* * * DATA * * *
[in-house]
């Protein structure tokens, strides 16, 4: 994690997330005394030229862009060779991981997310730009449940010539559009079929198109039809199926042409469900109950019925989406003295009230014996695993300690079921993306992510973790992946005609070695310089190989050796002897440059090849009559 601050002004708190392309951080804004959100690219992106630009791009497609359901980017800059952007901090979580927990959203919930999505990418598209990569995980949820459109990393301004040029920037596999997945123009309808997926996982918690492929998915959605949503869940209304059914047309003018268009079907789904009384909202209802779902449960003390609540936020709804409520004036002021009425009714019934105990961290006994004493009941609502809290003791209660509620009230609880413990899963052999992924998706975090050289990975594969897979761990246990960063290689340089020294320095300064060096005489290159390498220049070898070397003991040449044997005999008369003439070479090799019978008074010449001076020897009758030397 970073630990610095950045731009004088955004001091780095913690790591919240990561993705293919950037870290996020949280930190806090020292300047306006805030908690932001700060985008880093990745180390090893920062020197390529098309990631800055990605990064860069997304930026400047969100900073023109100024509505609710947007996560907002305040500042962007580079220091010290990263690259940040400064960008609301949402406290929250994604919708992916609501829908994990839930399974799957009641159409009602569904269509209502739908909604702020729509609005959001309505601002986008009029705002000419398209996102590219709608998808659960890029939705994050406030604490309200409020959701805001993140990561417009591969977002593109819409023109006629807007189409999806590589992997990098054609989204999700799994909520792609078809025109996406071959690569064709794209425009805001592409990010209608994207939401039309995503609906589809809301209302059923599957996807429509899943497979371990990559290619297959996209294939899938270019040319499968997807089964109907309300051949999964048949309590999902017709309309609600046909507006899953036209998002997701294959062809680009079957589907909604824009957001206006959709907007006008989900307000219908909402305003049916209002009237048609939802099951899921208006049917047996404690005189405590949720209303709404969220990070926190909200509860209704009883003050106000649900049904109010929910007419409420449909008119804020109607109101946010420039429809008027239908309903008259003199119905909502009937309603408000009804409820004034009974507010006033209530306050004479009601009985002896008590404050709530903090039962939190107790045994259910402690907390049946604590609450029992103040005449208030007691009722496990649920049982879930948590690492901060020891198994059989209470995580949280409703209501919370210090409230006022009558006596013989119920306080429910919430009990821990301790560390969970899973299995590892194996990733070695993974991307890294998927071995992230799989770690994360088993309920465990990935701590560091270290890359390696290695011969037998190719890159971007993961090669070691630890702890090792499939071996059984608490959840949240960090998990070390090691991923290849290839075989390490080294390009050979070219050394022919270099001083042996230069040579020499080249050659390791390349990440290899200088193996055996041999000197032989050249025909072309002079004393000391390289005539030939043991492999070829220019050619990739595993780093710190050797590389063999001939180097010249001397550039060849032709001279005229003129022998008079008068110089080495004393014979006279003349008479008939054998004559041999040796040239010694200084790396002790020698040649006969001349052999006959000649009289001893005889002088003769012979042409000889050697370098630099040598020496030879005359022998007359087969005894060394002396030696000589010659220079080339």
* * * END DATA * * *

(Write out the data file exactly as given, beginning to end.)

[in-house]
């Protein structure tokens, strides 16, 4: 994690997330005394030229862009060779991981997310730009449940010539559009079929198109039809199926042409469900109950019925989406003295009230014996695993300690079921993306992510973790992946005609070695310089190989050796002897440059090849009559 601050002004708190392309951080804004959100690219992106630009791009497609359901980017800059952007901090979580927990959203919930999505990418598209990569995980949820459109990393301004040029920037596999997945123009309808997926996982918690492929998915959605949503869940209304059914047309003018268009079907789904009384909202209802779902449960003390609540936020709804409520004036002021009425009714019934105990961290006994004493009941609502809290003791209660509620009230609880413990899963052999992924998706975090050289990975594969897979761990246990960063290689340089020294320095300064060096005489290159390498220049070898070397003991040449044997005999008369003439070479090799019978008074010449001076020897009758030397 970073630990610095950045731009004088955004001091780095913690790591919240990561993705293919950037870290996020949280930190806090020292300047306006805030908690932001700060985008880093990745180390090893920062020197390529098309990631800055990605990064860069997304930026400047969100900073023109100024509505609710947007996560907002305040500042962007580079220091010290990263690259940040400064960008609301949402406290929250994604919708992916609501829908994990839930399974799957009641159409009602569904269509209502739908909604702020729509609005959001309505601002986008009029705002000419398209996102590219709608998808659960890029939705994050406030604490309200409020959701805001993140990561417009591969977002593109819409023109006629807007189409999806590589992997990098054609989204999700799994909520792609078809025109996406071959690569064709794209425009805001592409990010209608994207939401039309995503609906589809809301209302059923599957996807429509899943497979371990990559290619297959996209294939899938270019040319499968997807089964109907309300051949999964048949309590999902017709309309609600046909507006899953036209998002997701294959062809680009079957589907909604824009957001206006959709907007006008989900307000219908909402305003049916209002009237048609939802099951899921208006049917047996404690005189405590949720209303709404969220990070926190909200509860209704009883003050106000649900049904109010929910007419409420449909008119804020109607109101946010420039429809008027239908309903008259003199119905909502009937309603408000009804409820004034009974507010006033209530306050004479009601009985002896008590404050709530903090039962939190107790045994259910402690907390049946604590609450029992103040005449208030007691009722496990649920049982879930948590690492901060020891198994059989209470995580949280409703209501919370210090409230006022009558006596013989119920306080429910919430009990821990301790560390969970899973299995590892194996990733070695993974991307890294998927071995992230799989770690994360088993309920465990990935701590560091270290890359390696290695011969037998190719890159971007993961090669070691630890702890090792499939071996059984608490959840949240960090998990070390090691991923290849290839075989390490080294390009050979070219050394022919270099001083042996230069040579020499080249050659390791390349990440290899200088193996055996041999000197032989050249025909072309002079004393000391390289005539030939043991492999070829220019050619990739595993780093710190050797590389063999001939180097010249001397550039060849032709001279005229003129022998008079008068110089080495004393014979006279003349008479008939054998004559041999040796040239010694200084790396002790020698040649006969001349052999006959000649009289001893005889002088003769012979042409000889050697370098630099040598020496030879005359022998007359087969005894060394002396030696000589010659220079080339």